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Emily Dickinson - I tried to think a lonelier Thing

I tried to think a lonelier Thing
Than any I had seen --
Some Polar Expiation -- An Omen in the Bone
Of Death's tremendous nearness --

I probed Retrieverless things
My Duplicate -- to borrow --
A Haggard Comfort springs

From the belief that Somewhere --
Within the Clutch of Thought --
There dwells one other Creature
Of Heavenly Love -- forgot --

I plucked at our Partition
As One should pry the Walls --
Between Himself -- and Horror's Twin --
Within Opposing Cells --

I almost strove to clasp his Hand,
Such Luxury -- it grew --
That as Myself -- could pity Him --
Perhaps he -- pitied me --

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Added: Jan 9 2004 | Viewed: 6599 times | Comments and analysis of I tried to think a lonelier Thing by Emily Dickinson Comments (1)

I tried to think a lonelier Thing - Comments and Information

Poet: Emily Dickinson
Poem: 532. I tried to think a lonelier Thing
Volume: Complete Poems of Emily Dickinson
Year: Published/Written in 1955

Comment 1 of 1, added on November 16th, 2008 at 3:42 PM.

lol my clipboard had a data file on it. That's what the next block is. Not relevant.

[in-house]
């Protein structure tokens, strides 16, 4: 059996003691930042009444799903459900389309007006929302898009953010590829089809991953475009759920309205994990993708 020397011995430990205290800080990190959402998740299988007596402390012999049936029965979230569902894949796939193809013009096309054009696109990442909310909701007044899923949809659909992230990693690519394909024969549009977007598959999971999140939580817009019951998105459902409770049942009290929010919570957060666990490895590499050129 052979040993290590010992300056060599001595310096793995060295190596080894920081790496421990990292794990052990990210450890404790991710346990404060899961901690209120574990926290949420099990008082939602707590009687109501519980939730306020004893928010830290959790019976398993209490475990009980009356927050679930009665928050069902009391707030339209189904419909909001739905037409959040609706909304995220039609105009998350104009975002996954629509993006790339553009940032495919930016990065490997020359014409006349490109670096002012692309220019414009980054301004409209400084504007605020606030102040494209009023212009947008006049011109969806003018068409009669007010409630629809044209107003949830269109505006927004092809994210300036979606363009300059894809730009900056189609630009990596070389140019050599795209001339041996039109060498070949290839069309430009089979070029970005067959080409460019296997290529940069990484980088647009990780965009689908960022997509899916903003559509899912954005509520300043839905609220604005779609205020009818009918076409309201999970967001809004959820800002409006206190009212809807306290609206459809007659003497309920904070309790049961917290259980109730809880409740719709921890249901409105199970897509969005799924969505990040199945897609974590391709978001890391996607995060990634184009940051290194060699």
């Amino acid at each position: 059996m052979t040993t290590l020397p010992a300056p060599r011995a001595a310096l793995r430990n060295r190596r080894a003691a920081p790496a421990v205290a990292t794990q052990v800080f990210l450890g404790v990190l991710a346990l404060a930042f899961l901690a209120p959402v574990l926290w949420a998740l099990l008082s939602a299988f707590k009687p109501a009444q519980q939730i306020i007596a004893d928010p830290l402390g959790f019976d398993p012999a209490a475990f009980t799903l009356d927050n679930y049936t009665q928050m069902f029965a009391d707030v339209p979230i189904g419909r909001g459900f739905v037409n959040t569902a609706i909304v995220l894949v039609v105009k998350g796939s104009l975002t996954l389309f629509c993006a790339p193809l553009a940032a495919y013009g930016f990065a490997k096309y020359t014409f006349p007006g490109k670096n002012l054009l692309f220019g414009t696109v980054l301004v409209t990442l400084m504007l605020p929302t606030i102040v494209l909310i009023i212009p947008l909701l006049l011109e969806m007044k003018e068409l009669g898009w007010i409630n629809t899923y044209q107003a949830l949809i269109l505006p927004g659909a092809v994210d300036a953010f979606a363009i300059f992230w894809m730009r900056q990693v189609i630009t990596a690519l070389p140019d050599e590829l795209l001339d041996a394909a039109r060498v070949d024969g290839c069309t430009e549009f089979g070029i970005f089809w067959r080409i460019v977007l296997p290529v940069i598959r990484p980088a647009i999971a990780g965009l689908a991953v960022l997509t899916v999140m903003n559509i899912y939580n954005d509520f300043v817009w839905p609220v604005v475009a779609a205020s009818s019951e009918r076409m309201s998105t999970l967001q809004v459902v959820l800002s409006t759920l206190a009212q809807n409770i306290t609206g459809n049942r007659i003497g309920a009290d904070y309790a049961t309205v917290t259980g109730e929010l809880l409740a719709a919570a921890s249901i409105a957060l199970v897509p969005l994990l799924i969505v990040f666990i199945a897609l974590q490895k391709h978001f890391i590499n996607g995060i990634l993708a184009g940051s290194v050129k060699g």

In this poem, Dickinson's tone is pessimistic. This poem anticipates the coming of death both on a physical sense and a psychological one. On closely witnessing the vocabulary used in the first stanza, one can not fail to identify the theme of death as central to the poem. 'lonelier', 'Omen', 'Bone', 'Death'all suggest the pessimistic anticipation of death.
The speaker can see the death of her unconscious wishes and unfulfilled desires through the image of the 'other creature' who is 'forgot' from 'heavenly love'. There is a 'partition' between the 'creature' the speaker aspires to be: the free, empowered woman, and the creature she actually is that pities this forgotten creature 'herself, the other alternate self', and is pitied by him.

Rosie from United Kingdom

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